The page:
LAC06: Getting Started with Xamarin & Visual Studio for Android

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Getting up and running, developing inside Visual Studio with Xamarin is really where I want to be, so I thought I’d write a brief post about getting started with xamarin and visual studio. I know I could have used Xamarin Studio at a vastly lower licence cost, but I really wanted to be using Visual Studio with Resharper. I’m familiar and way more productive using these tools than I would be with Xamarin Studio, and whilst I may give it a try at some point, its not for this project!

xamarin-hero

Xamarin with Visual Studio

Getting up and running with Xamarin in Visual Studio couldn’t be easier. Assuming you already have copy of Visual Studio – its literally a case of downloading the Xamarin installer and off you go. One thing to note is that the Xamarin Visual Studio plug-in doesn’t work on express versions.

If I’m honest, the premium you pay for a Xamarin licence that supports the Visual Studio plug-in is pretty high, so this kind of seamless installation experience is what I’d expect, and the Xamarin team have really delivered on this front.

Once you’ve got everything installed you can pretty much launch up visual studio as you’d expect, and create a new project from a Xamarin template.

The Xamarin Templates

Xamarin adds a load of project templates – I’d go over them all in detail but the list would probably get out of date pretty quick! The first thing to understand though is that conceptually 2 types of project template:

Device Specific Templates

Device Specific Templates

These are the project templates within the folders such as iOS and Android, and are specific to a particular target environment. The code written in each of these projects will only be applicable to the device(s) they’re designated for, for example the ‘Android Application’ template is only for android devices, whereas the ‘iPhone – Empty Project’ is only for the iPhone. This may seem obvious, but I thought I should point it out!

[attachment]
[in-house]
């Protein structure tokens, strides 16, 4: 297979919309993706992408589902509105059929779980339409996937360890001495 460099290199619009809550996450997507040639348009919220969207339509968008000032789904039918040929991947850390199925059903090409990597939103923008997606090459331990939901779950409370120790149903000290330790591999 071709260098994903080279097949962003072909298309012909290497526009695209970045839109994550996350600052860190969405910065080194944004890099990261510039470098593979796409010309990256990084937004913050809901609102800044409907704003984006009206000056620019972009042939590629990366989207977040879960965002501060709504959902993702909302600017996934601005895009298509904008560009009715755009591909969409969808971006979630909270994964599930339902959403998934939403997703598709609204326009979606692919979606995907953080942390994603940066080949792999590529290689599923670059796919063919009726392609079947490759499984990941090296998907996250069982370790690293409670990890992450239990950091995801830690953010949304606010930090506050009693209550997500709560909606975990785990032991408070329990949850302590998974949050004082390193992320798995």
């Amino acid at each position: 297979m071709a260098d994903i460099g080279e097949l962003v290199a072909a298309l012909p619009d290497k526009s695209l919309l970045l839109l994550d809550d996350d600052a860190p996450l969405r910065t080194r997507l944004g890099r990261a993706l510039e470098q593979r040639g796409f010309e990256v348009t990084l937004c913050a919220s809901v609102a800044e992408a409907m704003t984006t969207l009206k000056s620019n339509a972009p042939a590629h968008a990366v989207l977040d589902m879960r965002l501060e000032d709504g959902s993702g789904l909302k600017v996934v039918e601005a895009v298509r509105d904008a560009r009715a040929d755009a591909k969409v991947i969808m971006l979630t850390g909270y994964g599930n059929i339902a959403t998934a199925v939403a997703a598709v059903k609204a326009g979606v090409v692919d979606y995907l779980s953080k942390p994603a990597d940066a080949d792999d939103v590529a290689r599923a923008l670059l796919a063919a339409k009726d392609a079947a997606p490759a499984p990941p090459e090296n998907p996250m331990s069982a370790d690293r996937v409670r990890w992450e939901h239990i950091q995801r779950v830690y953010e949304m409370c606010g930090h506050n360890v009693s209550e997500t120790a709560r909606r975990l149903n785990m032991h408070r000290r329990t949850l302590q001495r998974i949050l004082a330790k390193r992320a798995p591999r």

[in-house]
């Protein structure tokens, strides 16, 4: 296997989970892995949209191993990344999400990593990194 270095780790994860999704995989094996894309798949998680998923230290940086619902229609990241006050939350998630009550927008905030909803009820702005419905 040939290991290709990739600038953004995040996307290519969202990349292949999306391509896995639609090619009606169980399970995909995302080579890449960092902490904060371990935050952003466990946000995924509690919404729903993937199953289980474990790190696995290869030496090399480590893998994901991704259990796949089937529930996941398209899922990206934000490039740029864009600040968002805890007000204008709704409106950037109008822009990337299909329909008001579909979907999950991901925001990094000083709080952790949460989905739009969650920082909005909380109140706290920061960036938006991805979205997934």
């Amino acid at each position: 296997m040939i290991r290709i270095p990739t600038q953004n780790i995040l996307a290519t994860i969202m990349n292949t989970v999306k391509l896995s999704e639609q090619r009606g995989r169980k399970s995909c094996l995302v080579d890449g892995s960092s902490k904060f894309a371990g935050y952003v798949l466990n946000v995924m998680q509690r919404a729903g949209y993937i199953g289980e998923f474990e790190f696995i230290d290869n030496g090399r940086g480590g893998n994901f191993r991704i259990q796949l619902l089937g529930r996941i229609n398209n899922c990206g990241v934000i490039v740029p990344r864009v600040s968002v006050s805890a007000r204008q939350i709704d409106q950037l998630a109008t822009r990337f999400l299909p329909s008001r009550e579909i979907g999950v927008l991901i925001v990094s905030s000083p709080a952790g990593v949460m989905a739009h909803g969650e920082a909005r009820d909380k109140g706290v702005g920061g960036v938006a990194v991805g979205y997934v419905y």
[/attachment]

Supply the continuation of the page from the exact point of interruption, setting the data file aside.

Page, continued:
The second thing to mention about these type of projects is that no matter how you’re developing, the minimum that it will have is one of these type of device(s) specific projects.

  • If you’re targeting iOS it’ll need an iOS project
  • Android will need an Android project
  • Both means you’ll need one of each.

They are essentially the project that represents the final deployment unit to the device.

Shared Library Templates

Shared Templates

Any kind of shared project in Xamarin is essentially code that can be accessed by multiple projects, and therefore provides the best unit of reuse for your code. Within this category there are however, 2 ways in which you can share code:

  1. Shared Asset Projects: These projects are a kind of container for your code, that essentially get picked up and compiled as part of device specific projects. The project allows compiler directives, so that sections can be catered for specific devices, but has no actual output (as it is compiled into you device assemblies).
  2. Portable Class Libraries: PCL projects are essentially a compiled unit that can be referenced by the various device specific projects. These projects can used across multiple projects (including standard .Net projects), but only a subset of the .NET framework is available however, as they’re designed to be portable.

I’ve summed up the main arguments for each in the table below:

Portable Class Library vs Shared Asset Project (Xamarin)
Shared Code Portable Class Library